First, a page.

The logos of the land: living, working, and writing fantasy while rooted in place
Something to do with love

The language of the animate earth

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From The Spell of the Sensuous: Perception & Language in a More-Than-Human World by David Abram:

"The sense of being immersed in a sentient world is preserved in the oral stories of indigenous peoples --in the belief that sensible phenomena are all alive and aware, in the assumption that all things have the capacity for speech. Language, for oral peoples, is not a human invention but a gift of the land itself.

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"I do not deny that human language has its uniqueness, that from a certain perspective human discourse has little in common with the sounds and signals of other animals, or with the rippling speech of the river. I wish simply to remember that this was not the perspective held by those who first acquired, for us, the gift of speech.

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"Human language evolved in a thoroughly animistic context; it necessarily functioned, for many millenia, not only as a means of communication between humans, but as a way of propitiating, praising, and appeasing the expressive powers of the surrounding terrain. Human language, that is, arose not only as a means of attunement between persons, but also between ourselves and the animate landscape.

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"The belief that meaningful speech is a purely human property was entirely alien to those oral communities that first evolves our various ways of speaking, and by holding to such a belief today we may well be inhibiting the spontaneous activity of language. By denying that birds and other animals have their own styles of speech, by insisting that the river has no real voice and that the ground itself is mute, we stifle our direct experience. We cut ourselves off from the deep meanings of many of our words, severing our language from that which supports and sustains it.

"We wonder then why we are so often unable to communicate even among ourselves."

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The pictures today are of our local Dartmoor pony herd and their newborn foals. (The last time I posted pony photos here, the mares were still pregnant.) These semi-wild ponies travel between the hills of Chagford (full of tender green grass for grazing) and the open moor; the sheltered slope of our village Commons is where they come to give birth each year. It's been a good season for the ponies: we've counted ten new foals in all. I watch the movement of the herd across the valley from the windows of my hillside studio, and the hound and I make daily visits to the Commons to check on the foals' progress. They are exquisite.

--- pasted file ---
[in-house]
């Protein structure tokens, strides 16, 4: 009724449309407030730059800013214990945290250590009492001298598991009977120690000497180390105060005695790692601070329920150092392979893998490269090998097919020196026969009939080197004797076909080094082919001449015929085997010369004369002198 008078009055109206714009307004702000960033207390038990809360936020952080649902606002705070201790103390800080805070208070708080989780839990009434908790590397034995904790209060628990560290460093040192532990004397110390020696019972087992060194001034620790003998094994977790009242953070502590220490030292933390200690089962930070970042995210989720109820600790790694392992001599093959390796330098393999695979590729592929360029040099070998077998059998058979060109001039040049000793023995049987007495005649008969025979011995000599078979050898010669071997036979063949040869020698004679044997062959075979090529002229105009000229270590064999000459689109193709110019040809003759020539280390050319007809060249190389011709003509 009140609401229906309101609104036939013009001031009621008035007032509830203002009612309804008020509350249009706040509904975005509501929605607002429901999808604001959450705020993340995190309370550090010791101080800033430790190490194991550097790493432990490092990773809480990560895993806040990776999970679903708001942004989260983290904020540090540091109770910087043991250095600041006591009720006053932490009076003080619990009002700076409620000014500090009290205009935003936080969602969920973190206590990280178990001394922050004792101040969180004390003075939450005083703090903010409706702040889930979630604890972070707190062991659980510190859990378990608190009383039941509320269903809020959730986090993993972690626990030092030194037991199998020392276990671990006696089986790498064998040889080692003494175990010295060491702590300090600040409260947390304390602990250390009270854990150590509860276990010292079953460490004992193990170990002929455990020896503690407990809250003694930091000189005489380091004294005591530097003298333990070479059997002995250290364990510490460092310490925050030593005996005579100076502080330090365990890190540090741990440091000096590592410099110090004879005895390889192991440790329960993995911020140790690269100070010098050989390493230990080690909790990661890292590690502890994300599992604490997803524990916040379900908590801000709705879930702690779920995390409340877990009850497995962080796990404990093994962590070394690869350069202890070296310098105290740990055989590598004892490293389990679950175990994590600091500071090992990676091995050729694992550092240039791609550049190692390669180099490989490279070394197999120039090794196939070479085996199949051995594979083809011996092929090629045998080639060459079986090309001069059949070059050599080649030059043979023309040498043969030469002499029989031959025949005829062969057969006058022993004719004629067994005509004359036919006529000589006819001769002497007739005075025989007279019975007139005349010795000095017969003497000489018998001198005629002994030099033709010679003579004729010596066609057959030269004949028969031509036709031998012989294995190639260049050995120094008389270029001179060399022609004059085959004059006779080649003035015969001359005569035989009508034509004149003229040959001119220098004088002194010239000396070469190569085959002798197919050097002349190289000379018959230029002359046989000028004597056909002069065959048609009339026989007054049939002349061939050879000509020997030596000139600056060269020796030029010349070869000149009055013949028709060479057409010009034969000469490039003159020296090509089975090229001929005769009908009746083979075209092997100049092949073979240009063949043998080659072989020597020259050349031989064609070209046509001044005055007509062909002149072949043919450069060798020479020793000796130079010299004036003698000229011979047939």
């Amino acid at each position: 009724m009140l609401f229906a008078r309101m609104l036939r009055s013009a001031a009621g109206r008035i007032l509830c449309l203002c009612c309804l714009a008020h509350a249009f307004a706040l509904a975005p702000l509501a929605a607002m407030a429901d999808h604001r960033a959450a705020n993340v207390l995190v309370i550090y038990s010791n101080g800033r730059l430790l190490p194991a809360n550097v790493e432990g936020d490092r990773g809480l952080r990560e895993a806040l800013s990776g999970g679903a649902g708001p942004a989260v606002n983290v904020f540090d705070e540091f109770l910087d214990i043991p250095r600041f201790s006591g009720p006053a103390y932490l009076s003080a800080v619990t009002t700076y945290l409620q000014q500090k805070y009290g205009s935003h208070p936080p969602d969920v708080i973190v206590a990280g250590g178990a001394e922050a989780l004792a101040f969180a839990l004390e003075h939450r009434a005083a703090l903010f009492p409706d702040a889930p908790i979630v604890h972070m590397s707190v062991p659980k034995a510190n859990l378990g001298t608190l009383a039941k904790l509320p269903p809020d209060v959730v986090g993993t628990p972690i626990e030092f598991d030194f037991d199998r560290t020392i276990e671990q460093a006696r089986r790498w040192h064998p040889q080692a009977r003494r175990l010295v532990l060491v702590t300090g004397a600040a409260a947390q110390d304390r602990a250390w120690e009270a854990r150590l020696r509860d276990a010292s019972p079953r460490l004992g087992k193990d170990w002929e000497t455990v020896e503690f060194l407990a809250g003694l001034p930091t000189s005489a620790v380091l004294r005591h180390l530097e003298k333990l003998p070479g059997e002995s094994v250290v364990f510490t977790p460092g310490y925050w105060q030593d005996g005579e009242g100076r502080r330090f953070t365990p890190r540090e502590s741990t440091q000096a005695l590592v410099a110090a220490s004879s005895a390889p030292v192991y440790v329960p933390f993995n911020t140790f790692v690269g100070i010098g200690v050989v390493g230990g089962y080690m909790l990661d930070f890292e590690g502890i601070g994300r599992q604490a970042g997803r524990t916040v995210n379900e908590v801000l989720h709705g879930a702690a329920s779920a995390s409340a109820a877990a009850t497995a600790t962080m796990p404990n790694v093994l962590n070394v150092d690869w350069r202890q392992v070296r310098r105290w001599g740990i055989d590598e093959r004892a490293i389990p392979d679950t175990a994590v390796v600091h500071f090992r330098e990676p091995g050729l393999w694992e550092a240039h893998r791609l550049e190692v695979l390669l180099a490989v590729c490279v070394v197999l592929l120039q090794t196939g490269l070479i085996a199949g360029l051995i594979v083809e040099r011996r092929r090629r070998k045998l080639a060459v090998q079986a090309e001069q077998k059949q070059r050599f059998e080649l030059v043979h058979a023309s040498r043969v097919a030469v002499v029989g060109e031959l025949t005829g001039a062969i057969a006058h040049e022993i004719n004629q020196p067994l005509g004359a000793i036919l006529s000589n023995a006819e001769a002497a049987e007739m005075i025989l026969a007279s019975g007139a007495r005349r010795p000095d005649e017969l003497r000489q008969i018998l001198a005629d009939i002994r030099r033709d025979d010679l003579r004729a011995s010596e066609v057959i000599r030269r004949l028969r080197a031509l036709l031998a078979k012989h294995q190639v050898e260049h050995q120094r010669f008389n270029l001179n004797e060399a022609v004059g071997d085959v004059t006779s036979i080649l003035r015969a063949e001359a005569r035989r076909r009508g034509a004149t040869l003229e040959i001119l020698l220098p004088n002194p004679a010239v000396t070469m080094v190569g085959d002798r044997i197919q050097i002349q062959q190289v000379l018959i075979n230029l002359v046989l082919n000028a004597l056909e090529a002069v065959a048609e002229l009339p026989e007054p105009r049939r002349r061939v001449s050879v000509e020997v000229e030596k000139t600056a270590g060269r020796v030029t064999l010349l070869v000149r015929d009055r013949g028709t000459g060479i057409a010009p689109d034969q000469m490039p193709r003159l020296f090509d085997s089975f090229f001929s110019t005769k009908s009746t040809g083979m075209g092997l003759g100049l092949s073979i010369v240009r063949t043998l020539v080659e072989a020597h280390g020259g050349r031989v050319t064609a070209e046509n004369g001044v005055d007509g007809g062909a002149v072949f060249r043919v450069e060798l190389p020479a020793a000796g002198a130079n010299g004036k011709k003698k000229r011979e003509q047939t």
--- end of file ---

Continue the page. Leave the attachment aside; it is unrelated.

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Words: The passage above is from The Spell of the Sensuous by David Abram (Vintage, 1996). The poem in the picture captions, "A Blessing" by James Wright, is from Above the River: The Complete Poems & Selected Prose (Wesleyan University Press, 1990). All rights reserved by the authors. Pictures: Photographs of the new crop of foals on the village Commons, taken shortly after they were born, earlier this spring. More recent photos to follow. 

Related posts: Living in a storied world, Animalness, Relationship & reciprocity, and The speech of animals.

Comments

Once again, I have something new to ponder and reflect on after reading your blog. Thank you!

Yesterday I felt like everything outside was talking to me. The wind was ruffling the grass and flowers. What was outside was also inside me, waving and dancing. It was all conscious and better than any language.

A beautiful and timely post, Terri. I am enchanted by the ponies and the poem in the picture captions has slayed me.

Thank you for this post. Have you read the book Wisdom Sits in Places: Landscape and Language Among the Western Apache by Keith H. Basso? I think you would find it interesting.

A pleasure.

I love days like that so much.

Isn't that James Wright poem lovely? It's one of my favourites.

Yes, I read it years ago, when I was living in Apache country in Arizona. It's a truly wonderful book. David discusses it in Spell of Sensuous too.

Hi Terri, I've been meaning to add a comment and thank you so many mornings when I 'drop by' your site ... it's usually when I arrive at work (cambridge ma) and am sipping my first cup of coffee and am soon distracted. Anyway, your gorgeous photos (these horses and foals are exquisite and so dear) and your words, thoughts, promptings are balm for my being in this crazy world. So, thank you!!

so beautiful and thank you (((Terri)))

Sara and Mo: You're welcome. It's such a pleasure to share these delightful foals...and I have more photos that I'll post in the days ahead.

I still remember the import of this book although it's been at least 15 years since I read it. Words have meaning in so many ways.


Very interesting site. Is it possible to subscribe to the blog, to receive it by email, please?

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